Alferd Packer was a famed Colorado outdoorsman and wilderness guide who earned his notoriety during an attempt to guide five other men through the mountains to a gold mining site during winter, 1873. Packer was less than successful. As the men grew more desperate over the winter weeks, one of them, Shannon Bell, attacked Packer with a hatchet. Packer successfully turned the tables and killed Bell. He then discovered that the other men in the group had already been killed.
That was Packer’s story, at least. It was held as dubious for two reasons. First was the fact that after finding his way back to civilization, Packer proceeded to spend money from the other men’s wallets rather than inform authorities of what had happened.
Oh, and there was the cannibalism, too.
Packer was determined to have torn large strips of flesh from the dead men and consumed it during the remaining winter weeks, until the place where they’d been snowed in, Slumgullion pass, cleared enough for him to leave. His actions were evident when the bodies were found, and Packer didn’t deny it. He simply denied having killed them.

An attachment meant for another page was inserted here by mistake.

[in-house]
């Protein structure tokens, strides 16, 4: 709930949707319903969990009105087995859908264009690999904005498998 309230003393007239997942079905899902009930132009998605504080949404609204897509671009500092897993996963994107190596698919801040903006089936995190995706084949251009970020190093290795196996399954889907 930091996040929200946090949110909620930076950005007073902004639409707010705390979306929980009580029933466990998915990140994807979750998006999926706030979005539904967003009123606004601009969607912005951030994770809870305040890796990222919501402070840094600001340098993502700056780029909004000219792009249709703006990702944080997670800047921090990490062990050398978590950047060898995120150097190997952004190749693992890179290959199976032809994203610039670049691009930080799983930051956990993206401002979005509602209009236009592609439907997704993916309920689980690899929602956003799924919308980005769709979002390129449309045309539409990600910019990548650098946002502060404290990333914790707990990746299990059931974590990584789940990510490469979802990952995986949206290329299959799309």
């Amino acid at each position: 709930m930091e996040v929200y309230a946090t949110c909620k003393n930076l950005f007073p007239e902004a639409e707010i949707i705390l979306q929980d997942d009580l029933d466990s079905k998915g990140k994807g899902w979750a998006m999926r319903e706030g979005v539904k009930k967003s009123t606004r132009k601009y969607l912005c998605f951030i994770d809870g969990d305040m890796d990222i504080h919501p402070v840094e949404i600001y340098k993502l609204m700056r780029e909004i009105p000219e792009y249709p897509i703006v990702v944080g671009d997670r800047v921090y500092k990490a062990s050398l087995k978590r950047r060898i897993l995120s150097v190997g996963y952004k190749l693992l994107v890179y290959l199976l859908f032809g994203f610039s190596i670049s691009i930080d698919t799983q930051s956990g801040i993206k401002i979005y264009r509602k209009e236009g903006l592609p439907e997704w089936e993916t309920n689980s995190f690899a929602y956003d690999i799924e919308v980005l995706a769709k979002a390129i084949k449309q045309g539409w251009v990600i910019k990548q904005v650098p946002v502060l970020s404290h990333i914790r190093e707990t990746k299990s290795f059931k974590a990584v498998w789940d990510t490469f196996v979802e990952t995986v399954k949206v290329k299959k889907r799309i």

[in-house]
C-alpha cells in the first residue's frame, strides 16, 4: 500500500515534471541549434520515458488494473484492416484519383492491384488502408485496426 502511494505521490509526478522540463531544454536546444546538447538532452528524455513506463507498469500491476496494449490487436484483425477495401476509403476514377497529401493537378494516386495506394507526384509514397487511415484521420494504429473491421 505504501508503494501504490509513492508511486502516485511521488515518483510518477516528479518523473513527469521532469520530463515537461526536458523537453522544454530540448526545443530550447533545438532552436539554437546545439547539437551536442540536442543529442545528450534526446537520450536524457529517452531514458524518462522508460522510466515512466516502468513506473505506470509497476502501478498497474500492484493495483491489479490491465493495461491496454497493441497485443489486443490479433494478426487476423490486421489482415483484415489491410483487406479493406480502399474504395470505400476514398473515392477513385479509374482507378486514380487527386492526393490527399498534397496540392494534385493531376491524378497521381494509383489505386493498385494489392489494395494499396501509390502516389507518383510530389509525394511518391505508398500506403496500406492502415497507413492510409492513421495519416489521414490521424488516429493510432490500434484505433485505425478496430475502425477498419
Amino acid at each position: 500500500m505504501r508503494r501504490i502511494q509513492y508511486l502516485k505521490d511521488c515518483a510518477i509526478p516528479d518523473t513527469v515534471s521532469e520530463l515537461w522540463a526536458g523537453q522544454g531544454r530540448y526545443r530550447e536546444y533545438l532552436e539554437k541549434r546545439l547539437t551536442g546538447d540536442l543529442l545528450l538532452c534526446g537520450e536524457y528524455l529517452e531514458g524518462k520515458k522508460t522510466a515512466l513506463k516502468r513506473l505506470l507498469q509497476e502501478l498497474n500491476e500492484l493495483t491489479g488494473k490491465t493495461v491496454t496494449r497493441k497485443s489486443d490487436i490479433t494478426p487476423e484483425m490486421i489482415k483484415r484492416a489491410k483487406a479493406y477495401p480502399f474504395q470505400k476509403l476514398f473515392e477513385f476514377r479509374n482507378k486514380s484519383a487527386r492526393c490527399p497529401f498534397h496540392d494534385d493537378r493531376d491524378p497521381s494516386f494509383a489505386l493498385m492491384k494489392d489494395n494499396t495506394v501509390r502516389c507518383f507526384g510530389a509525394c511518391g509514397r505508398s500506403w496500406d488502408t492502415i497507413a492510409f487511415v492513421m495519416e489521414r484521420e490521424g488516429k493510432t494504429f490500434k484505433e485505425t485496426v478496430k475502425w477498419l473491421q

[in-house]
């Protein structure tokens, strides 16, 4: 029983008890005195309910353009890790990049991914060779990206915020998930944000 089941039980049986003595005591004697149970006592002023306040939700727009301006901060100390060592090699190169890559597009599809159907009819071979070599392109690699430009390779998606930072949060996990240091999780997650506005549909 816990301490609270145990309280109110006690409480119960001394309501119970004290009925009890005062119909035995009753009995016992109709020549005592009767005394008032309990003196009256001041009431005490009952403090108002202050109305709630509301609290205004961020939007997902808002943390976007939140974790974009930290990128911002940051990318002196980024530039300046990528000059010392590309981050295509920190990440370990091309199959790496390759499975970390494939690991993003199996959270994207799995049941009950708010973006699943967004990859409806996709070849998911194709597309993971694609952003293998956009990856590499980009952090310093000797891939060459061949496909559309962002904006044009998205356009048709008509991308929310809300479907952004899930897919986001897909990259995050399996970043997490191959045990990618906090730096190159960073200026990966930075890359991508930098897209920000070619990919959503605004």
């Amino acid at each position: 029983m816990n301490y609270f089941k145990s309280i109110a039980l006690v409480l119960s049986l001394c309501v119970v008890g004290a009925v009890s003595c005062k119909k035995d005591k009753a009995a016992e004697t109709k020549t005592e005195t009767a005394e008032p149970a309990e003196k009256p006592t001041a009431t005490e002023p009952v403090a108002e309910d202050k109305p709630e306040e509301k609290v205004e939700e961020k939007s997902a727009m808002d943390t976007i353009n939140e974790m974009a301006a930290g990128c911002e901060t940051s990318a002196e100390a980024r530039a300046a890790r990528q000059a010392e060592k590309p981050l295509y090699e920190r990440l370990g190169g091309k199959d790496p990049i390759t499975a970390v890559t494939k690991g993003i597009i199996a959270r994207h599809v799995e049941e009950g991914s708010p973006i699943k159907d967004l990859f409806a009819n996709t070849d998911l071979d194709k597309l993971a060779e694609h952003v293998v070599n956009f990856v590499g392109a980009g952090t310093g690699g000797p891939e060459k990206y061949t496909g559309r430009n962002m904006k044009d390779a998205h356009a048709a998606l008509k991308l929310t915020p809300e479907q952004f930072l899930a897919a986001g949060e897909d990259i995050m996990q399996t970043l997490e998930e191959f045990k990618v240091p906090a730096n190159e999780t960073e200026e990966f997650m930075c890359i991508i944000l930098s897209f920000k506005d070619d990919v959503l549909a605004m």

This is the sort of notorious crime which tends to be remembered by local residents. It’s not normally celebrated. That makes Lake City, Colorado, fairly unusual.
Every Memorial Day weekend, Lake City holds Packer Days, a city event remembering Alferd Packer’s crime. It holds a 5K Run For Your Life, followed by a Mystery Meat Cook-off in which cooks submit meals designed to trick tasters who attempt to guess what type of meat is used in them. Local history is taught (with a particular eye toward Packer’s victims) as are wilderness survival skills.
For those who are a bit disturbed by the notion, it’s recommended they not attend the University of Colorado. There, the campus has the Alferd Packer Restaurant and Grill. Sausage available.
Question of the night: What’s your preferred barbecue or grilling meal?